18             And the brief again quotes Richard Butler, but I'm afraid leaves

19     out a very critical part of his testimony.  And I'll just give you the

20     page cites.  You can go look -- look up and compare what's in the brief,

21     what's not in the brief, what's clearly in the transcript, where Butler

22     basically says, Yes, you're confronting me with what I testified to in

23     Krstic.  I thought 155 was a three-digit code, but I've learned a lot

24     more since then.  That's the great thing about this job.  You learn

25     something new every day.  Clearly, my knowledge has expanded since I

Page 34071

 1     testified in Krstic.  That's all left out.  That's at transcript

 2     page 20607 to 20608.

 3             The brief -- the Miletic brief also concedes that the Main Staff

 4     was actively involved in the Drina Corps's activities concerning the

 5     Srebrenica and Zepa enclaves in May of 1995.  You may recall orders by

 6     General Krstic in mid-May of 1995 for the stabilisation of certain lines,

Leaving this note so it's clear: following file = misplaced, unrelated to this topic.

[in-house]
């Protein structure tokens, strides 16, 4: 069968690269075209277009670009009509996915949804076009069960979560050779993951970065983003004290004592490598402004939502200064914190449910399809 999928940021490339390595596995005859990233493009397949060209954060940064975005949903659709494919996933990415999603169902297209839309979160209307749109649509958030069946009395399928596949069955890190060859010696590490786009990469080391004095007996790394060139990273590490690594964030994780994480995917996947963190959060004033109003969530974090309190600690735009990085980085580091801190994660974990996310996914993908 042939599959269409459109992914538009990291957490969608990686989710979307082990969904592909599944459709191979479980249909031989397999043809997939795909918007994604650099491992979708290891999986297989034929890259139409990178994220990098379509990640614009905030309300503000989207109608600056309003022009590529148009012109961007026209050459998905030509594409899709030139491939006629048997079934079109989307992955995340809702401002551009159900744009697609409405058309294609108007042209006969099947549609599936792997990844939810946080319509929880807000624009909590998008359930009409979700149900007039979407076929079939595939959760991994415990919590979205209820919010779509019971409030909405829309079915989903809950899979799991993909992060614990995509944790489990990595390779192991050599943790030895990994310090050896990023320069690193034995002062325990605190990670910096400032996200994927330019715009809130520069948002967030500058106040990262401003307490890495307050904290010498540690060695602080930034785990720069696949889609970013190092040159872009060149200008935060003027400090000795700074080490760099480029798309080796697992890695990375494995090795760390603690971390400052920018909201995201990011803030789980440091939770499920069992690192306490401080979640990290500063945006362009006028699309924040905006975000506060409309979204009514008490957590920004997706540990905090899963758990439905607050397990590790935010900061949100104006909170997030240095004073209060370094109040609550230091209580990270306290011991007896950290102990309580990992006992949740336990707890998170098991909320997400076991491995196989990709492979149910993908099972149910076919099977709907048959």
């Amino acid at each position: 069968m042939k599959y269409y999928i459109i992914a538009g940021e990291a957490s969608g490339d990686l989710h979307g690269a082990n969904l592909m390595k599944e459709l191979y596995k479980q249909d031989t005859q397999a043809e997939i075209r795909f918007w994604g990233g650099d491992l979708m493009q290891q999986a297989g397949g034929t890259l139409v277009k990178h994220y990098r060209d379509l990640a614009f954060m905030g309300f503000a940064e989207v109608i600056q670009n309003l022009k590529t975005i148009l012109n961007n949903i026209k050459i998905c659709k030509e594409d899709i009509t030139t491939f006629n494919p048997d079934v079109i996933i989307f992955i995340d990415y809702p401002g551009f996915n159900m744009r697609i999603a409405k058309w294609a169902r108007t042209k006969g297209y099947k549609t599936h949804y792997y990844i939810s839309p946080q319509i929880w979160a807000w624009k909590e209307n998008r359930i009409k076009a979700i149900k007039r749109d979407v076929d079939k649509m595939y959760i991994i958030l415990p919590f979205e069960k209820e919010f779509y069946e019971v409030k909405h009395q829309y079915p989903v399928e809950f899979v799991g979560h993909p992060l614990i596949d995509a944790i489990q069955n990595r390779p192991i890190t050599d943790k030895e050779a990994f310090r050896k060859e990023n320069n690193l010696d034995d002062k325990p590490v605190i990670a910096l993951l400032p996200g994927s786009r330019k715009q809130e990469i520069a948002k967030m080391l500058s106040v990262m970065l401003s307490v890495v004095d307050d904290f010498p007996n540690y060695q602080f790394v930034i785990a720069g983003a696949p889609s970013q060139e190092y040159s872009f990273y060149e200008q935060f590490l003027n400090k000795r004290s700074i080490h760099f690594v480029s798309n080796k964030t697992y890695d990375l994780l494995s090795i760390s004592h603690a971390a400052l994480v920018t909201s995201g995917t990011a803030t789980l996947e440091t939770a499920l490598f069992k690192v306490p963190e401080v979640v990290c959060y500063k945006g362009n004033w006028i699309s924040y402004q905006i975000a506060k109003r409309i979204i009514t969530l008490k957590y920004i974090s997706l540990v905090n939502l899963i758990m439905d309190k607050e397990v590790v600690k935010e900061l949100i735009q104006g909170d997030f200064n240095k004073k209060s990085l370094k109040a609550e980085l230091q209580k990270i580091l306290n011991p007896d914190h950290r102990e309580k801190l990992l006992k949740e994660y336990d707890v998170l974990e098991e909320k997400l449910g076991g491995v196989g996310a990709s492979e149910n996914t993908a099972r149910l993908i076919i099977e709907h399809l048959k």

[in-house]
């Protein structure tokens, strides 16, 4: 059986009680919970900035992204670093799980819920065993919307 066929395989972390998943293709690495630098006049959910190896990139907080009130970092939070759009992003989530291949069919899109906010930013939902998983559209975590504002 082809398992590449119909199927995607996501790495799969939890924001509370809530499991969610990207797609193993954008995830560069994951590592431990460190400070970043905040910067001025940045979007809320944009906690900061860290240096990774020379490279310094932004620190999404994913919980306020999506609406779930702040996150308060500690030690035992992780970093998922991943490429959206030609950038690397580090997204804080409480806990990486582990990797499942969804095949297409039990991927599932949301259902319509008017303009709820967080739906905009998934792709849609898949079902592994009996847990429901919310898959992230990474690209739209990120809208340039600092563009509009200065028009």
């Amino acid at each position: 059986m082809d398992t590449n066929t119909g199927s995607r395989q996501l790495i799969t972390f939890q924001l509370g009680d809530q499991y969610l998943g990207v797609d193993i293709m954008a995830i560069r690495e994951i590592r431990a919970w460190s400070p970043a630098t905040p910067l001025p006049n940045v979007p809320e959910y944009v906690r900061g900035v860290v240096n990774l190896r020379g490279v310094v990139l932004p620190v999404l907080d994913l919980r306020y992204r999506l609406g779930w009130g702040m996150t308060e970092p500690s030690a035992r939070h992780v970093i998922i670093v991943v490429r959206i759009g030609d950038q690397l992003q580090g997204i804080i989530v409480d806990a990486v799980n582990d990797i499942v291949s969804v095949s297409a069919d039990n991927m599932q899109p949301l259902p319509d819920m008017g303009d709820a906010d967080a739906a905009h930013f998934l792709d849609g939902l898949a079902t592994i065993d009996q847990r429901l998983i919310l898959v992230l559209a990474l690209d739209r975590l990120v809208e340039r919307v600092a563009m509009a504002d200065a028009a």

7     directing certain assets to be moved here and there.  Richard Butler

 8     testified about that.  And what the Miletic brief does is, frankly,

 9     concedes that the Main Staff was on top of this activity, and it had to

10     be.  If you look at the orders, they deal with the 65th Protection

11     Regiment, the 67th Communications.  We have orders coming out of

12     General Miletic's ops organ concerning these movements of troops, and

13     again you'll recall the testimony that this was all part and parcel of

14     what was going to happen in July.

15             Your Honours, if I may, I think we're coming up shortly -- this

16     is a good time for me to move on to a new topic.

17             JUDGE AGIUS:  We'll have a 25-minute break.  Thank you.

18                           --- Recess taken at 10.25 a.m.

19                           --- On resuming at 10.55 a.m.

20             JUDGE AGIUS:  Yes, Mr. Thayer.

21             MR. THAYER:  Thank you, Mr. President.

22             I want to look at paragraph 496 of the Miletic brief, page 215,

23     where it states that:

24             "When General Miletic went to Belgrade on 7 July 1995, the most